However, in my opinion, the most challenging barrier that girls are facing in Somalia when it comes to education is lack of mentors that help them boost their self confidence and lack of role models they can look up to in the work field. In cities, girls are sent to school, and it’s apparent at the primary level that the class is proportional in numbers. However, as they reach the middle school, girls start to drop in numbers and when they reach the secondary level they make up only 5% of the graduates.

Girls feel alienated in schools, since almost 99% of teachers are male teachers and they are not trained to understand teenage girls. Moreover, the school environment also unintentionally favors boys because all extra curricula activities and sports are only directed towards boys.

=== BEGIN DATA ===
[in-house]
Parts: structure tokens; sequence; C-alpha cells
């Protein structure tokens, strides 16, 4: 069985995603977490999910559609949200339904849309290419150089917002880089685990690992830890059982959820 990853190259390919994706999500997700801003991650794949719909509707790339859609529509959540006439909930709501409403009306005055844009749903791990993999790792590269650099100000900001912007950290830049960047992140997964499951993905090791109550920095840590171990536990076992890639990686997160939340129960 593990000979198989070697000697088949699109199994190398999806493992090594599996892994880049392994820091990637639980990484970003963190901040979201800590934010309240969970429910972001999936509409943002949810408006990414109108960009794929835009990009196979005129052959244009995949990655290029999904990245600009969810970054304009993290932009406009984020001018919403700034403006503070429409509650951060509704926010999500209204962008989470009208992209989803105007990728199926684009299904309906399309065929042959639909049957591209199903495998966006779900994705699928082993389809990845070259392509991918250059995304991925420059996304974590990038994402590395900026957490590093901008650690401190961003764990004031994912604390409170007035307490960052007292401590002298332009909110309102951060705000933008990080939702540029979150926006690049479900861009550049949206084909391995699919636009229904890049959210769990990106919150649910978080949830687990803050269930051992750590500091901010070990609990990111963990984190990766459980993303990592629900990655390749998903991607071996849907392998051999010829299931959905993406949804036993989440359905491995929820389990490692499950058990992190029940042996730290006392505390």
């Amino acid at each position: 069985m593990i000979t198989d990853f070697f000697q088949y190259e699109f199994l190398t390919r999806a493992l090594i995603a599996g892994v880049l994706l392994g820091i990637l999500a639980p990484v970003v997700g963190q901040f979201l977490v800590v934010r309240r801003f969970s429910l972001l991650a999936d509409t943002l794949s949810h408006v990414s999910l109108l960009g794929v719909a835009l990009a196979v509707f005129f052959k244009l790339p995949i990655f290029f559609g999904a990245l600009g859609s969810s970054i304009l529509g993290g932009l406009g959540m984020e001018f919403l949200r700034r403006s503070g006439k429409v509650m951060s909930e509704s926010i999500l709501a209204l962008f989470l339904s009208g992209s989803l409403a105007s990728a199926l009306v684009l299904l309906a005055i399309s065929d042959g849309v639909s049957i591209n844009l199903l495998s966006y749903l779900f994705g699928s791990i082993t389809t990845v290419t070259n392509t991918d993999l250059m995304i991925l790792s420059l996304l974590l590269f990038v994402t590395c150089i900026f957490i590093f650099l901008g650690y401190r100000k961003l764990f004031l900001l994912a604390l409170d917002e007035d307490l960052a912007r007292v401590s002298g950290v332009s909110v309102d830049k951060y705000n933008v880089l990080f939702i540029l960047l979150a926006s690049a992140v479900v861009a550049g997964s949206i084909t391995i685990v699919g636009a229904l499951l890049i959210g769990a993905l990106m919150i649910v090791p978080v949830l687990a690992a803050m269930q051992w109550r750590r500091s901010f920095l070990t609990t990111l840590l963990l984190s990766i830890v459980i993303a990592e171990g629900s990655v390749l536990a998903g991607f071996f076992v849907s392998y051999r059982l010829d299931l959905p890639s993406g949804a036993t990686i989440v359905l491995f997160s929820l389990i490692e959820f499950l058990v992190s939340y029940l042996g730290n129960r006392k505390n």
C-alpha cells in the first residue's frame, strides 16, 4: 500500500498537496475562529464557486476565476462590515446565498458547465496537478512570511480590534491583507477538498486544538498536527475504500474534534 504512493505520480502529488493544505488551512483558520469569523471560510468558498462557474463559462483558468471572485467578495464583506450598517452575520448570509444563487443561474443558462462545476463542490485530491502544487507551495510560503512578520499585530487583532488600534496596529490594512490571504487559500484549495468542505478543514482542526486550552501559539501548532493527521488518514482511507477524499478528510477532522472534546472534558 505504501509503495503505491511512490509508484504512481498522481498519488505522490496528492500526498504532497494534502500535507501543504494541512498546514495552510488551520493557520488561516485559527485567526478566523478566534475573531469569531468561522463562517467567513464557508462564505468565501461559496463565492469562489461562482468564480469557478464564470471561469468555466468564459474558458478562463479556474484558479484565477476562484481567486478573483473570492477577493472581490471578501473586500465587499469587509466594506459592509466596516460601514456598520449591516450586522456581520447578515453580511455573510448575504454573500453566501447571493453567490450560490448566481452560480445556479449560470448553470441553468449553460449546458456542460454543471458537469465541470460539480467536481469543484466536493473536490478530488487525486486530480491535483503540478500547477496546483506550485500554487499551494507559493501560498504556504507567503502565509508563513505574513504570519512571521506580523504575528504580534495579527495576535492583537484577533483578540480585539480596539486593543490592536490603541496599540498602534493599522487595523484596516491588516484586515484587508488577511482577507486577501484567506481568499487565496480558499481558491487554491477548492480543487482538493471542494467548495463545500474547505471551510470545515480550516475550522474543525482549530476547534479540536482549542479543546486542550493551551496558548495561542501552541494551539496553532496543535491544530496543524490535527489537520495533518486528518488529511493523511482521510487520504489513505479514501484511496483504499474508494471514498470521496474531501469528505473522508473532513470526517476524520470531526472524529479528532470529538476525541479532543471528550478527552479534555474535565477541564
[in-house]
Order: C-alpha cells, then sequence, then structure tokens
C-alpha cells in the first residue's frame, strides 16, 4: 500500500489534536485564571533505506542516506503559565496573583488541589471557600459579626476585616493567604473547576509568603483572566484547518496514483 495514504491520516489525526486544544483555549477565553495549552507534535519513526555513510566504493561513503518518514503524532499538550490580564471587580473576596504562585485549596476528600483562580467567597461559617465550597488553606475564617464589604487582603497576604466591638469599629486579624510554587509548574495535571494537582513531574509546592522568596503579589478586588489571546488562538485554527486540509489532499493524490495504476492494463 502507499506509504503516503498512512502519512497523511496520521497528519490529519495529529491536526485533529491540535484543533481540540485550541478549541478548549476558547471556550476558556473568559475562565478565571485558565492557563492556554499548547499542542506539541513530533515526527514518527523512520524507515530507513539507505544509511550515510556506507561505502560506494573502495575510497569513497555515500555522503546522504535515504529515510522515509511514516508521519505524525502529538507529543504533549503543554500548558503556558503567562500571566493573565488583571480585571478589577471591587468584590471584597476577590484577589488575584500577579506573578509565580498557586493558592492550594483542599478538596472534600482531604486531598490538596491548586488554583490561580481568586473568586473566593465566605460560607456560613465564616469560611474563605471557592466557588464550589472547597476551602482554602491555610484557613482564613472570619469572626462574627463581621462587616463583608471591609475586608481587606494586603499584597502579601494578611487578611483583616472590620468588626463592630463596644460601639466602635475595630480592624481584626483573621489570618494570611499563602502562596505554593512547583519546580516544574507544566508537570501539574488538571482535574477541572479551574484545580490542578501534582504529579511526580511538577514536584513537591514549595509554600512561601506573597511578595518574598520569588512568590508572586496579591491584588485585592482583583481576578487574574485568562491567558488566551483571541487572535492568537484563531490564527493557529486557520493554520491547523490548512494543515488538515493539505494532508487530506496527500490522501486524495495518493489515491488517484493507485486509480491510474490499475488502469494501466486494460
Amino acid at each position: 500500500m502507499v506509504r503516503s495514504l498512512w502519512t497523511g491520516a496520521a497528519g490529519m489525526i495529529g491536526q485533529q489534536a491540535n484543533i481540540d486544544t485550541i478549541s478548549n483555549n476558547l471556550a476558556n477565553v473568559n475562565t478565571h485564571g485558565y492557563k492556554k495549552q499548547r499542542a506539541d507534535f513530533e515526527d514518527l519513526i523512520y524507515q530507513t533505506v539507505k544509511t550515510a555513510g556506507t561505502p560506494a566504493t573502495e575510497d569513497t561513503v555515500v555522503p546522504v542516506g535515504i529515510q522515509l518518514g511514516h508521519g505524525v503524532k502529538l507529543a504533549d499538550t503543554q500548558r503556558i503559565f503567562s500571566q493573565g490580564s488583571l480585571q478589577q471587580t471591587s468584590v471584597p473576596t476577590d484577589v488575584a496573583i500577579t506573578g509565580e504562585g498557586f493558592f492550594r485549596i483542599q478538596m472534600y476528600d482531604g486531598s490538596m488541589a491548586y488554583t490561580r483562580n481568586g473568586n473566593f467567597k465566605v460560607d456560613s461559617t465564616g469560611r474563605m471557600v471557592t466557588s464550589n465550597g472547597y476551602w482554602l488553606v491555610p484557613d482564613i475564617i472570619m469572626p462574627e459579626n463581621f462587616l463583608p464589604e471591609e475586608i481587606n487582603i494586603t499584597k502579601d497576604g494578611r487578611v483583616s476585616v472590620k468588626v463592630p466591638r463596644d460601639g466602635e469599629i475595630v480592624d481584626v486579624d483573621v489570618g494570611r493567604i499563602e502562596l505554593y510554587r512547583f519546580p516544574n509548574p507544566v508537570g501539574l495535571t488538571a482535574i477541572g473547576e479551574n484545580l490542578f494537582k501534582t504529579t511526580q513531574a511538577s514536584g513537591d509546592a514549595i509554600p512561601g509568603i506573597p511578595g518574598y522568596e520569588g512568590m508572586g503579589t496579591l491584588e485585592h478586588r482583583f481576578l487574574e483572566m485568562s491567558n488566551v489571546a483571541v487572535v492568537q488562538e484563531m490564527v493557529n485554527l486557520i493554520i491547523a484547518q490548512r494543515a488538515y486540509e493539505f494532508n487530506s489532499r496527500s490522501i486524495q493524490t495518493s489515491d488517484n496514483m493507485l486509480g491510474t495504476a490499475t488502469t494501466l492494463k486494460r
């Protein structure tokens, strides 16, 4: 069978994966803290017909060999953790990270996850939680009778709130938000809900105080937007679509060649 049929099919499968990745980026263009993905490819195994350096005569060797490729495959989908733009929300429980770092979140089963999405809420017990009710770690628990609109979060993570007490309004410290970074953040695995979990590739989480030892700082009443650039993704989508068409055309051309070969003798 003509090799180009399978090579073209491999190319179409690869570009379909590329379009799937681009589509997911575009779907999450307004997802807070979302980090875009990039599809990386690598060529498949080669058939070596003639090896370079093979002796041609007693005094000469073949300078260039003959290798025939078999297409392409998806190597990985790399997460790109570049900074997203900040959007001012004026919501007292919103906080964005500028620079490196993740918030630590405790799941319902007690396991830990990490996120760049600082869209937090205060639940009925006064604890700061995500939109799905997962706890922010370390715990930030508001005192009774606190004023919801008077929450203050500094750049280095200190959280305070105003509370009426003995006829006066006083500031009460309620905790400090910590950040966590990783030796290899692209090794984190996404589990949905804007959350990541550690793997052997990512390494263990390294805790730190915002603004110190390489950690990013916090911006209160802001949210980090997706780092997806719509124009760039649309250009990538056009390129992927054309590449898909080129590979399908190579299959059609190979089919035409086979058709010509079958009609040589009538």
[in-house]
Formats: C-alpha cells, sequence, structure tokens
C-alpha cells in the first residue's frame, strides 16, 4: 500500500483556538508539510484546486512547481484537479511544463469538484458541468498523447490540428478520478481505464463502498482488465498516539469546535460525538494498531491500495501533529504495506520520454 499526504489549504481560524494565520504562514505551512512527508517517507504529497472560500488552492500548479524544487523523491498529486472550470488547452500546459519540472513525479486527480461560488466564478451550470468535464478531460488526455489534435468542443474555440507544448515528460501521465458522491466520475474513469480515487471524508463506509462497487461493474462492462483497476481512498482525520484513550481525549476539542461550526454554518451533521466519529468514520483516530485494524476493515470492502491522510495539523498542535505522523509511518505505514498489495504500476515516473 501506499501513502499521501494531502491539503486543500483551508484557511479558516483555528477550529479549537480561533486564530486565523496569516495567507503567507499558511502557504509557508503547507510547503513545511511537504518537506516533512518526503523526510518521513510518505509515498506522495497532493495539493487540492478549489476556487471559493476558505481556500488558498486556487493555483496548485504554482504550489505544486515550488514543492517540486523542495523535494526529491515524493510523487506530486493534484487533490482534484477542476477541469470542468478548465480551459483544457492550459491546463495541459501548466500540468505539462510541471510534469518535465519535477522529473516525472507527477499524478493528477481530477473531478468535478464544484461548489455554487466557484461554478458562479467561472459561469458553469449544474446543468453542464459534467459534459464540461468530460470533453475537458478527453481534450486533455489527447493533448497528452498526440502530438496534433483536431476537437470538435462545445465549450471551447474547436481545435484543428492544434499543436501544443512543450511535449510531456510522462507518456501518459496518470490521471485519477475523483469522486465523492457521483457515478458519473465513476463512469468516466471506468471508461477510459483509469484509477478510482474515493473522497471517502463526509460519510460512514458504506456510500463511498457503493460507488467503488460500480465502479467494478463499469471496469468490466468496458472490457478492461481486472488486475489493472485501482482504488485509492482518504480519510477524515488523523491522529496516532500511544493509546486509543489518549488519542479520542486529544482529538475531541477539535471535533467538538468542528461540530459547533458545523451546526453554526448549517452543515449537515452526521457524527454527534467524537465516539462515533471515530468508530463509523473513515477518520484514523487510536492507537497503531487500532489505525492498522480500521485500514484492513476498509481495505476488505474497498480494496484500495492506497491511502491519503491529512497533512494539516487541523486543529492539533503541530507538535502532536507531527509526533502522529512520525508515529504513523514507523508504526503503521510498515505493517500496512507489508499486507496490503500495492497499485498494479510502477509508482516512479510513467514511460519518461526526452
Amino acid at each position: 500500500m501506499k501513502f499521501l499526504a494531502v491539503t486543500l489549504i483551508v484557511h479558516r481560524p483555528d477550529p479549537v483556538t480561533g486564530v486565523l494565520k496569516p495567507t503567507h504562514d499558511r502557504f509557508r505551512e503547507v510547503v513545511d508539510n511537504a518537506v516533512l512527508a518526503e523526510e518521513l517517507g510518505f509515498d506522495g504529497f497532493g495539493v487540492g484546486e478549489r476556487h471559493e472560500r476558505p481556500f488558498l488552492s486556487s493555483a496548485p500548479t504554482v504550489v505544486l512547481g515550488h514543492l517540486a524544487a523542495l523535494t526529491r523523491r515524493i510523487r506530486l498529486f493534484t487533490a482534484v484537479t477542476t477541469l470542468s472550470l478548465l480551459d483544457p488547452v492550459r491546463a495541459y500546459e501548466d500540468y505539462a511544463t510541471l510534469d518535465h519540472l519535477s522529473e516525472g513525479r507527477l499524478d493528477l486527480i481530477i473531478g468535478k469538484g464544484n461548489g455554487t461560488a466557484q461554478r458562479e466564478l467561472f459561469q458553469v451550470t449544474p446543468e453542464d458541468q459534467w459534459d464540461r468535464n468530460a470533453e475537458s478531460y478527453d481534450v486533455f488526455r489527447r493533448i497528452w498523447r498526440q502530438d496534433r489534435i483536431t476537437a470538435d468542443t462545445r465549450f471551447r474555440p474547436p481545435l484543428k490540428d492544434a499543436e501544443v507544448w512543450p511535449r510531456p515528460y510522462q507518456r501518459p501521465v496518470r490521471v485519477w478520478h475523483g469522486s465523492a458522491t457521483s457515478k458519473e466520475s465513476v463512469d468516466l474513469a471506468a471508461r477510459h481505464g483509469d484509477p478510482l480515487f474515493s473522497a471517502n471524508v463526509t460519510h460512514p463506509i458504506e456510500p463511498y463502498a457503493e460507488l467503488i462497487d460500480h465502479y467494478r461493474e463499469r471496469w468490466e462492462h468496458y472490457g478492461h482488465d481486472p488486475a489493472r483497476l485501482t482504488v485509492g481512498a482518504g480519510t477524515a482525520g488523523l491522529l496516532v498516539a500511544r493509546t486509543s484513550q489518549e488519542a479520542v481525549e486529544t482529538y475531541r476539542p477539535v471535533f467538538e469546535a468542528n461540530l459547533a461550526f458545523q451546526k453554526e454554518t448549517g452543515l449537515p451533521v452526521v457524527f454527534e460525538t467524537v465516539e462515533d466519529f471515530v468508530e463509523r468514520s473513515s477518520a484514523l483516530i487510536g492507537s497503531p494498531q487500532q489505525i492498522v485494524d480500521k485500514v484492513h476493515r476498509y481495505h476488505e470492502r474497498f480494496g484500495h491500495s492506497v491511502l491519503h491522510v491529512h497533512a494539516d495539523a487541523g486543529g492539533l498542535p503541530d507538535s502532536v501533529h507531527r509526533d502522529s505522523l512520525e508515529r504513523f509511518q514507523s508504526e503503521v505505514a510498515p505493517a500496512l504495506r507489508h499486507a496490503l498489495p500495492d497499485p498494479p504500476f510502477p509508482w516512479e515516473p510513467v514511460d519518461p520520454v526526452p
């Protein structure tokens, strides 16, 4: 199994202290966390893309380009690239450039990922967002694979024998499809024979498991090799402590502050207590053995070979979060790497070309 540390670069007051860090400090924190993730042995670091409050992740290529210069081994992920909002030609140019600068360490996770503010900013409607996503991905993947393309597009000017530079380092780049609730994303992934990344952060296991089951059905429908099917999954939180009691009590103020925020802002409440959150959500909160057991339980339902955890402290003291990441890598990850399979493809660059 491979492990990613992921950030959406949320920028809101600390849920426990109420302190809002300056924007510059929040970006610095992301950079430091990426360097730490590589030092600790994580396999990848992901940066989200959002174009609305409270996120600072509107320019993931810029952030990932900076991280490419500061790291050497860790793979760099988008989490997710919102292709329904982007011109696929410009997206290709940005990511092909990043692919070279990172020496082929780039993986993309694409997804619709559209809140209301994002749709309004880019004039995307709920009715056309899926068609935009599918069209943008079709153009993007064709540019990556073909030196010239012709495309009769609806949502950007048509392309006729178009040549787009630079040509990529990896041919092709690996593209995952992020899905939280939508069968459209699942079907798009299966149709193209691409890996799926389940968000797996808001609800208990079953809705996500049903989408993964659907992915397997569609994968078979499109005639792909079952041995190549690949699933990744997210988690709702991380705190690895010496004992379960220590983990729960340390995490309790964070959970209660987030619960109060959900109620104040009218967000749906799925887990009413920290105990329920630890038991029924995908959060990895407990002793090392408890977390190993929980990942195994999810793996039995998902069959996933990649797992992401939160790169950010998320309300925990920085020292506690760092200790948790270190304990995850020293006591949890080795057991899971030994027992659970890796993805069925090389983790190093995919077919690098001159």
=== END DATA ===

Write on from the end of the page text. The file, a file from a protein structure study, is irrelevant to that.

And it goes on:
Even back in early 00s when I was in secondary school, our teachers were all male and they did not have the capacity to motivate young girls and most girls felt awkward and out of place. The school had only less than 1% female teachers and they taught the primary level. The only session we had with these ladies was occasionally on Thursday mornings to provide mentoring programs for us.

In my community, girls are very shy and they don’t express their feelings and views in public. In primary level, girls are active but the environment teaches them to be otherwise when they become teenagers. Most girls shy away from expressing their ideas because of lack of self esteem, and I was not immune to this. I was so quiet and shy, and although I wanted to have the confidence to speak out and share my views, unfortunately I was so intimidated and never dared to utter a word in public. I had zero self confidence despite being an excellent student. It was after going abroad that I gained the confidence to speak up and have my voice heard. My experience in Malaysia forced me to come out of the shell and blossom to the outspoken person I am today.